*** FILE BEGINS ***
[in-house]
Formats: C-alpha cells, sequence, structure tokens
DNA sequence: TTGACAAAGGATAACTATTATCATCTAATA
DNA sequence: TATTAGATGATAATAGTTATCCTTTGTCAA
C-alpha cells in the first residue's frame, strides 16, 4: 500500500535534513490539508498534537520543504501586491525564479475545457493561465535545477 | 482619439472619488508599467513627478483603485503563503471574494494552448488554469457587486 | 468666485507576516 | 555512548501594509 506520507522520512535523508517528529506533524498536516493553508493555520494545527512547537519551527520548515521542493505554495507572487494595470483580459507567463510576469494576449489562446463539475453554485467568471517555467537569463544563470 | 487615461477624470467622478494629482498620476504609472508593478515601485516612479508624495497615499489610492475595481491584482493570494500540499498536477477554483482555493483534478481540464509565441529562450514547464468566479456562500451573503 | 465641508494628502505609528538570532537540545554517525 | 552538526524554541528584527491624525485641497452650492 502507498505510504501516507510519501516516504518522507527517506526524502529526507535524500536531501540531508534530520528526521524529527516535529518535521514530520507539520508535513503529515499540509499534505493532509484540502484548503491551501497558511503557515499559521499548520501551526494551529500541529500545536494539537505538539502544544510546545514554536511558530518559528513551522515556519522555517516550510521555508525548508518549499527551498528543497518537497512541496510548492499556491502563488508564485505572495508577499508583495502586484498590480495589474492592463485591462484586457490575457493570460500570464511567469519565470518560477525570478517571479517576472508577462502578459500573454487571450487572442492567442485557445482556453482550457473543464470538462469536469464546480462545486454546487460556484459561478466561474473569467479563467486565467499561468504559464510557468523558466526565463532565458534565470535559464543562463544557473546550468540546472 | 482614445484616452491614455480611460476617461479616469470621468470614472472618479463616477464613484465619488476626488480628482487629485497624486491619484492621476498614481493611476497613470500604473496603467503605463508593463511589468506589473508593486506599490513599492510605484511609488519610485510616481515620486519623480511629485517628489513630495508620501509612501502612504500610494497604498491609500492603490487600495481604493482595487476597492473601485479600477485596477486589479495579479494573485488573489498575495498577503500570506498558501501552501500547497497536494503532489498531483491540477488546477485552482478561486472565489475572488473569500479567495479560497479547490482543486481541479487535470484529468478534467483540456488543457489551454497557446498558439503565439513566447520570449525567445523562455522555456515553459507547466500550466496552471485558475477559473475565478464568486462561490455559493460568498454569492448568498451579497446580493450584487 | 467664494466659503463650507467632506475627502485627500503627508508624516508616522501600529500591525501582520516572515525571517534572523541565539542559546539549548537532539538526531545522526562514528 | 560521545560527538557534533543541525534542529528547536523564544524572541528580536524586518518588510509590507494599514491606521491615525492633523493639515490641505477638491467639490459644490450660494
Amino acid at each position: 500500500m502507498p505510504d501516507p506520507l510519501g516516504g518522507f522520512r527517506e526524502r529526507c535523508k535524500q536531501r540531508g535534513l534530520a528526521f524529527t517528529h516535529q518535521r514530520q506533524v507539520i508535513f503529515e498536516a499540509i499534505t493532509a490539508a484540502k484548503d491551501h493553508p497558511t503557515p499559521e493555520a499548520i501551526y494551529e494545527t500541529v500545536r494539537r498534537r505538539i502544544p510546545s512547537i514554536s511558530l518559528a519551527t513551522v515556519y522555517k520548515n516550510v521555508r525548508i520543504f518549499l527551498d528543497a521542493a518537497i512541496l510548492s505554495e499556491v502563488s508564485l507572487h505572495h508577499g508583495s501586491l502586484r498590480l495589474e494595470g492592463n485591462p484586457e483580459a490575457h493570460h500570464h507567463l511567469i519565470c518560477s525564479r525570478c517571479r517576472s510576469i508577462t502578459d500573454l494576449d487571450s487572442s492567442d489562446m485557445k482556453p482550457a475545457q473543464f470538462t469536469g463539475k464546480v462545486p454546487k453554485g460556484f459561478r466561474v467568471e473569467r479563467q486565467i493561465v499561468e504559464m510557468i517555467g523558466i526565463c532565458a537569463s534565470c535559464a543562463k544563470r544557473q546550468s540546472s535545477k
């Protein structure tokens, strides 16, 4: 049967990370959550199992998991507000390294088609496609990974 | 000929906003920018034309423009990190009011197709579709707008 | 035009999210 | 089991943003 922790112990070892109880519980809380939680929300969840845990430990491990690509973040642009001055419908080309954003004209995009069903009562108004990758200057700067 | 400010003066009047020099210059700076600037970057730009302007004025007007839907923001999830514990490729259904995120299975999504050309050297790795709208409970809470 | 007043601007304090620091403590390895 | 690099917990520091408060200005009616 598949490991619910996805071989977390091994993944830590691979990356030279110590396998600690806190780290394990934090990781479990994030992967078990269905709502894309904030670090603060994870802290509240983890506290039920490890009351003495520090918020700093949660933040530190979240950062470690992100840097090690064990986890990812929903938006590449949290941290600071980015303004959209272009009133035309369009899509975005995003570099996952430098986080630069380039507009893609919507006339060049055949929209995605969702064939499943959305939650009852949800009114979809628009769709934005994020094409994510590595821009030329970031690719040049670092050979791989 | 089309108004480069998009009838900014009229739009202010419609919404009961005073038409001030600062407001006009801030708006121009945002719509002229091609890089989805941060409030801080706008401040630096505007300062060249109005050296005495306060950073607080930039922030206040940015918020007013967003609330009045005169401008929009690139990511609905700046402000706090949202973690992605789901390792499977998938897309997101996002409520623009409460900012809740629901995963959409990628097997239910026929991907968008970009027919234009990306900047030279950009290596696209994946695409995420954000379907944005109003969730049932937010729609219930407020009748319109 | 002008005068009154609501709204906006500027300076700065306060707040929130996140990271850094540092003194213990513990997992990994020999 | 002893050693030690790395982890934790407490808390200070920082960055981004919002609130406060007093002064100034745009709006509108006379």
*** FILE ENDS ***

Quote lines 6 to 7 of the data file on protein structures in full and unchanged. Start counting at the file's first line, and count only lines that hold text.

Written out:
Amino acid at each position: 500500500m502507498p505510504d501516507p506520507l510519501g516516504g518522507f522520512r527517506e526524502r529526507c535523508k535524500q536531501r540531508g535534513l534530520a528526521f524529527t517528529h516535529q518535521r514530520q506533524v507539520i508535513f503529515e498536516a499540509i499534505t493532509a490539508a484540502k484548503d491551501h493553508p497558511t503557515p499559521e493555520a499548520i501551526y494551529e494545527t500541529v500545536r494539537r498534537r505538539i502544544p510546545s512547537i514554536s511558530l518559528a519551527t513551522v515556519y522555517k520548515n516550510v521555508r525548508i520543504f518549499l527551498d528543497a521542493a518537497i512541496l510548492s505554495e499556491v502563488s508564485l507572487h505572495h508577499g508583495s501586491l502586484r498590480l495589474e494595470g492592463n485591462p484586457e483580459a490575457h493570460h500570464h507567463l511567469i519565470c518560477s525564479r525570478c517571479r517576472s510576469i508577462t502578459d500573454l494576449d487571450s487572442s492567442d489562446m485557445k482556453p482550457a475545457q473543464f470538462t469536469g463539475k464546480v462545486p454546487k453554485g460556484f459561478r466561474v467568471e473569467r479563467q486565467i493561465v499561468e504559464m510557468i517555467g523558466i526565463c532565458a537569463s534565470c535559464a543562463k544563470r544557473q546550468s540546472s535545477k
């Protein structure tokens, strides 16, 4: 049967990370959550199992998991507000390294088609496609990974 | 000929906003920018034309423009990190009011197709579709707008 | 035009999210 | 089991943003 922790112990070892109880519980809380939680929300969840845990430990491990690509973040642009001055419908080309954003004209995009069903009562108004990758200057700067 | 400010003066009047020099210059700076600037970057730009302007004025007007839907923001999830514990490729259904995120299975999504050309050297790795709208409970809470 | 007043601007304090620091403590390895 | 690099917990520091408060200005009616 598949490991619910996805071989977390091994993944830590691979990356030279110590396998600690806190780290394990934090990781479990994030992967078990269905709502894309904030670090603060994870802290509240983890506290039920490890009351003495520090918020700093949660933040530190979240950062470690992100840097090690064990986890990812929903938006590449949290941290600071980015303004959209272009009133035309369009899509975005995003570099996952430098986080630069380039507009893609919507006339060049055949929209995605969702064939499943959305939650009852949800009114979809628009769709934005994020094409994510590595821009030329970031690719040049670092050979791989 | 089309108004480069998009009838900014009229739009202010419609919404009961005073038409001030600062407001006009801030708006121009945002719509002229091609890089989805941060409030801080706008401040630096505007300062060249109005050296005495306060950073607080930039922030206040940015918020007013967003609330009045005169401008929009690139990511609905700046402000706090949202973690992605789901390792499977998938897309997101996002409520623009409460900012809740629901995963959409990628097997239910026929991907968008970009027919234009990306900047030279950009290596696209994946695409995420954000379907944005109003969730049932937010729609219930407020009748319109 | 002008005068009154609501709204906006500027300076700065306060707040929130996140990271850094540092003194213990513990997992990994020999 | 002893050693030690790395982890934790407490808390200070920082960055981004919002609130406060007093002064100034745009709006509108006379």